thing was the strangest single thing that I found when I came to Ruby
from
the Perl world.

Kirk H.


#8

On Jun 1, 2006, at 6:20 PM, Matthew S. wrote:

I have to mention ABC.Point and XYZ.Point in the same file.

abc_point = ABC::Point.new
xyz_point = XYZ::Point.new

I think the OR was suggesting that company ABC and company XYZ
neglected to wrap their classes in a containing module/namespace so
you have two top level classes named Point. I think at that point
you suggested politely to both ABC and XYZ that they should
distribute their code within a module.

You still have the problems of two authors picking the same top level
module name.

Gary W.


#9

From: removed_email_address@domain.invalid [mailto:removed_email_address@domain.invalid]
Sent: Friday, June 02, 2006 1:53 AM

Now, I have to creates an instance of XYZ.Point from an
distribute their code within a module.

You still have the problems of two authors picking the same top level
module name.

There were a discussion somewhere in ruby-talk about the syntax like:
module ABC
end

ABC::load(‘abc-point’) #here we have all code from abc-point.rb inside
module ABC

Or something like this.

Moreover, there is already brilliant Script[1] library, which allows to
do
such kind of things right now.

V.

  1. http://redshift.sourceforge.net/script/doc/index.html

#10

On 6/2/06, Minkoo S. removed_email_address@domain.invalid wrote:

And I am curious why namespace capability is not part of
Ruby language. Is there any standardized solution for
handling two ‘Point’ classes from two different company?

Yes. Yell at them for not using namespaces in their own code.

I’ll admit that I’ve not always used namespaces cleanly, and at times
I’ve also ended up “claiming” rather large swaths of namespace
(PDF::Writer anyone?), but I am very consistent about documenting
that behaviour and namespacing within that.

-austin


#11

Thank you for the pointer and explanation.

Does anybody know exact conclusion of the discussion
on ABC::load(‘abc-point’) syntax?

My memory is blurred, and if I remember correctly,
the suggestion was rejected because ABC::load syntax
does not anything but

require ‘abc-point’

module ABC
include abc-point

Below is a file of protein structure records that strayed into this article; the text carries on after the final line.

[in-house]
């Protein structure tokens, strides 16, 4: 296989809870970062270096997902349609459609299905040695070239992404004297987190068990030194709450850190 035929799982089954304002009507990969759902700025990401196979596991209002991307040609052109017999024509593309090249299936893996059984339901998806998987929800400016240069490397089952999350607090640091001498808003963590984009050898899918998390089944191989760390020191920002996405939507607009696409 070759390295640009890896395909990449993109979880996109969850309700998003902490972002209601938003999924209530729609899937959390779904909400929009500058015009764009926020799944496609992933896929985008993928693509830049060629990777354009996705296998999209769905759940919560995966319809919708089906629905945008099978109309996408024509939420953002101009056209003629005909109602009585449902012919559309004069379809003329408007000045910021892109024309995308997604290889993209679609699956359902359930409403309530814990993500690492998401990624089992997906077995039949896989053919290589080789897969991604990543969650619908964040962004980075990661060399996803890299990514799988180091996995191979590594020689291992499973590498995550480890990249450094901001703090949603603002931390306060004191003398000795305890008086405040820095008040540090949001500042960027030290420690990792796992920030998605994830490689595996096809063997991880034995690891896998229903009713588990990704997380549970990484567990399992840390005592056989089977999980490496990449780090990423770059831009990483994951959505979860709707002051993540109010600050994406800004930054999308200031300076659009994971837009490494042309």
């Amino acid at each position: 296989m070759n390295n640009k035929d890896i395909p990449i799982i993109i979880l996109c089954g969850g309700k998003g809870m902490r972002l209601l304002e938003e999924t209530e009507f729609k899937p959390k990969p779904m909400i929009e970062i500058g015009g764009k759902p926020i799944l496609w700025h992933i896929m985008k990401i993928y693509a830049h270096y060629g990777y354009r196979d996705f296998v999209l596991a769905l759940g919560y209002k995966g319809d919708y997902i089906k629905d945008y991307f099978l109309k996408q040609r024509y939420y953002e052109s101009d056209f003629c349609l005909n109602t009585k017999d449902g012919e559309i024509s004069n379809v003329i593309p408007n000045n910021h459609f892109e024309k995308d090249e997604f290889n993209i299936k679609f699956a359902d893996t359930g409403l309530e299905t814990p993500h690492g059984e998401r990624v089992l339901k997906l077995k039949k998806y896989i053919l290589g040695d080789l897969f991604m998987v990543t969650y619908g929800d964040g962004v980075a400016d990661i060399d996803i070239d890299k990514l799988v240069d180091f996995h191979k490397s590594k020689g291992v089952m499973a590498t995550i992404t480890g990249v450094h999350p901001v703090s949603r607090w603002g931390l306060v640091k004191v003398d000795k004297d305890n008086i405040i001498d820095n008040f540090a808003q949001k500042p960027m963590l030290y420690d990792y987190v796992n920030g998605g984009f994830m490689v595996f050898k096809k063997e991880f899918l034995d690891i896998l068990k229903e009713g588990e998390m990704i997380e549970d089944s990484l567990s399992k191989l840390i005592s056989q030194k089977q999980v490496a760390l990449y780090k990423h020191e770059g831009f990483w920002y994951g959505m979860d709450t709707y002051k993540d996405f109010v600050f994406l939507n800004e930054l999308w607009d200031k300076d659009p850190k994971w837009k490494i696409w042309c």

end

and such an implementation is already there and trivial.

And I am curious why namespace capability is not part of
Ruby language. Is there any standardized solution for
handling two ‘Point’ classes from two different company?

Sincerely,
Minkoo S.


#12

On Jun 2, 2006, at 6:26 AM, Minkoo S. wrote:

Sincerely,

On Jun 1, 2006, at 23:08, Minkoo S. wrote:
abc_point = ABC::Point.new
xyz_point = XYZ::Point.new

I think the OR was suggesting that company ABC and company XYZ
neglected to wrap their classes in a containing module/namespace so
you have two top level classes named Point. I think at that point
you suggested politely to both ABC and XYZ that they should
distribute their code within a module.

I’m confused. In what language would these two companies putting
their code outside of a namespace declaration not be a problem
then? As far as I can tell ruby provides as much namespace support as
any other language, and no language (AFAIK)has a way to make two top-
level Point classes work the right way if they aren’t inside
different namespaces.


#13

I’m confused. In what language would these two companies putting
their code outside of a namespace declaration not be a problem
then? As far as I can tell ruby provides as much namespace support as
any other language,

You could do it in a language with “selector namespaces”, I think. I
believe it’s been a feature discussed for Ruby 2.0, but I don’t know
what its status is.

-mental


#14

On Jun 2, 2006, at 4:08 PM, MenTaLguY wrote:

I thought selector namespaces were going to be for methods? Anyway, I
still don’t see the “problem” with modules as namespaces. Asking how
to solve the problem of people putting objects in the same namespace
with the same identifier seems akin to trying to “solve” the problem
of how to stop x / 0 from being an error.


#15

Logan C. wrote:

does not anything but
Ruby language. Is there any standardized solution for

On Jun 1, 2006, at 6:20 PM, Matthew S. wrote:

instance of ABC.Point. How can I solve this problem?

I’m confused. In what language would these two companies putting their
code outside of a namespace declaration not be a problem then? As far
as I can tell ruby provides as much namespace support as any other
language, and no language (AFAIK)has a way to make two top-level Point
classes work the right way if they aren’t inside different namespaces.
Does it matter? There’s potentially a way to solve it in Ruby that
doesn’t involve changing the offending code. What other languages do is
hardly relevant. In a way, Ruby provides much better namespace support
than other languages, because it’s actually feasible to change the
namespace of code after the fact.